1954-1958: Terra Incognita

Farr Tract Revisited



Right around this time the new property near Fairfax that had been offered to the Board of Control in January came into play. Simply known as the Farr tract, the 146-acre parcel was located just south of the Town of Fairfax, just beyond the southern terminus of Mechanic Street (now known as University Drive) and along Payne Street (now known as Ox Road/Va. Route 123). The land was owned by Wilson M. Farr, a retired attorney for the Commonwealth of Virginia, and his daughter in-law, Viola Orr. The land had been in the Farr family since the eighteenth century. By June 1958 the Town of Fairfax had begun purchase of the land from Farr and Orr for about $300,000. On June 17 Mayor Wood wrote Governor Almond alerting him to the availability of the property.[1] One week later, Wood made an official offer of the property to the University of Virginia.[2]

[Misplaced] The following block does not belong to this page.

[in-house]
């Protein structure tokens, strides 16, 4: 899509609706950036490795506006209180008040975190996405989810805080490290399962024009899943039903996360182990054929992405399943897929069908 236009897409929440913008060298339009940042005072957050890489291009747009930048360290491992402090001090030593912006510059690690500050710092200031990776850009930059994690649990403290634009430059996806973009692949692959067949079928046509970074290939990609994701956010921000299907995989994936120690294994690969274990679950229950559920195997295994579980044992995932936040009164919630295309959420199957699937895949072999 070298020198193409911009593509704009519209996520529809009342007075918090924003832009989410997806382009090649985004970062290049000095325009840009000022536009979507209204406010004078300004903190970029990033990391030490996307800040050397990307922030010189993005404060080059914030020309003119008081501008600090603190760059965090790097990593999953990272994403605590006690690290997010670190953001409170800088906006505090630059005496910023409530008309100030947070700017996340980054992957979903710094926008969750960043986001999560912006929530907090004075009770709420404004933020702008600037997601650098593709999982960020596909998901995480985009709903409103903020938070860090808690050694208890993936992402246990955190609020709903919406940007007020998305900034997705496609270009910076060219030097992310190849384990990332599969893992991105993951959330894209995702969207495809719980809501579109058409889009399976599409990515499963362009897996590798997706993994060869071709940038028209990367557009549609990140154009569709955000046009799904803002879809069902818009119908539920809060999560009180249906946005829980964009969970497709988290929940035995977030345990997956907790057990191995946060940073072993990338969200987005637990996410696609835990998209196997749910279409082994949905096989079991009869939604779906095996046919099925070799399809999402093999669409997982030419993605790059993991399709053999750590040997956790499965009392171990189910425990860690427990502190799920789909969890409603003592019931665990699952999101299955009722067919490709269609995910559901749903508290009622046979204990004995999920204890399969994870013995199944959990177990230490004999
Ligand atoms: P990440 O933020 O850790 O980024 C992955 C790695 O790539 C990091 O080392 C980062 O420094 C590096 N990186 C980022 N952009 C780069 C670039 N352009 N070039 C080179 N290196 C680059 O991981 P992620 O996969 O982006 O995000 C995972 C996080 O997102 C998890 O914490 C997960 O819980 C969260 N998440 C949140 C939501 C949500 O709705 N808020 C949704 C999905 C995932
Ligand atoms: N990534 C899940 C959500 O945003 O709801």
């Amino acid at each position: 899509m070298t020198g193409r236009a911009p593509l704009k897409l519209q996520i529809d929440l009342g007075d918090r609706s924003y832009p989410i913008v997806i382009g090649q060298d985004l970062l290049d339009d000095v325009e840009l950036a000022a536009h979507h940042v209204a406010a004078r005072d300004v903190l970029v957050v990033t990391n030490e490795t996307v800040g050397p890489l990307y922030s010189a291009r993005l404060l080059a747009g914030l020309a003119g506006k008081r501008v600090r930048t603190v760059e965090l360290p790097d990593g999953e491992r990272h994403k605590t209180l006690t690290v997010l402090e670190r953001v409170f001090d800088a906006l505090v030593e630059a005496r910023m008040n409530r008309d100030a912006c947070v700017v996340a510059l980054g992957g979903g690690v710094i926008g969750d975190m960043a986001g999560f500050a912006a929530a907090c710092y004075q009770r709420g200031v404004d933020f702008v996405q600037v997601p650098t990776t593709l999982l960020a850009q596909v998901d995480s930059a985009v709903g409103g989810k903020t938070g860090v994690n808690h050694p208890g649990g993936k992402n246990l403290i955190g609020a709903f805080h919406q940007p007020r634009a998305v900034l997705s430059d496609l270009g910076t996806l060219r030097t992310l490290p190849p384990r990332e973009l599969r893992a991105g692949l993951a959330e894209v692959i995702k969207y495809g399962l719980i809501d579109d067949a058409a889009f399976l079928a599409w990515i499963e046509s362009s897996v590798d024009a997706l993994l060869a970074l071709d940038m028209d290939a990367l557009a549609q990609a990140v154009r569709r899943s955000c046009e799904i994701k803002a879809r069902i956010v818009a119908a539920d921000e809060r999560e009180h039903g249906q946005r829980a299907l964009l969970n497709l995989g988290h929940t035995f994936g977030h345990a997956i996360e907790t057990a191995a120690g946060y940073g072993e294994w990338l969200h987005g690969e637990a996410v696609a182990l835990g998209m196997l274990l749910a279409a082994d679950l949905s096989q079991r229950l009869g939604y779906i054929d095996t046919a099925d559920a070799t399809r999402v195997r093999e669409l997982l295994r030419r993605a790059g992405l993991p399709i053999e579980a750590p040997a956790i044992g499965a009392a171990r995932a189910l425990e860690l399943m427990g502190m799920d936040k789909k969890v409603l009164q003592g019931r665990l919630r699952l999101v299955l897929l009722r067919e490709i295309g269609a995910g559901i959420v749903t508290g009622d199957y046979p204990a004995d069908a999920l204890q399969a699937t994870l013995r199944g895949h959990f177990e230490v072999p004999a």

Because it was located away from Ravensworth and closer to the Sunset Hills site, the Farr tract was acceptable to the Board of Visitors at Charlottesville. The low initial cost also helped its cause.  All parties involved in what had become a protracted selection process seemed optimistic about the Farr tract either because of price, location, or perhaps because it was a new property that fit all of the prerequisites. After some discussion, the Board of Visitors accepted the Town of Fairfax’s offer of the Farr property for the site of the new branch college in December 1958. The Town of Fairfax completed the purchase of the land from Wilson Farr and Viola Orr on February 9, 1959, and deeded the land to the University the next day for the sum of ten dollars.[3]In taking the initiative and securing the Farr tract, the Town of Fairfax saved the day for higher education in Northern Virginia by breaking the deadlock and allowing for the process of building the permanent facility to begin.

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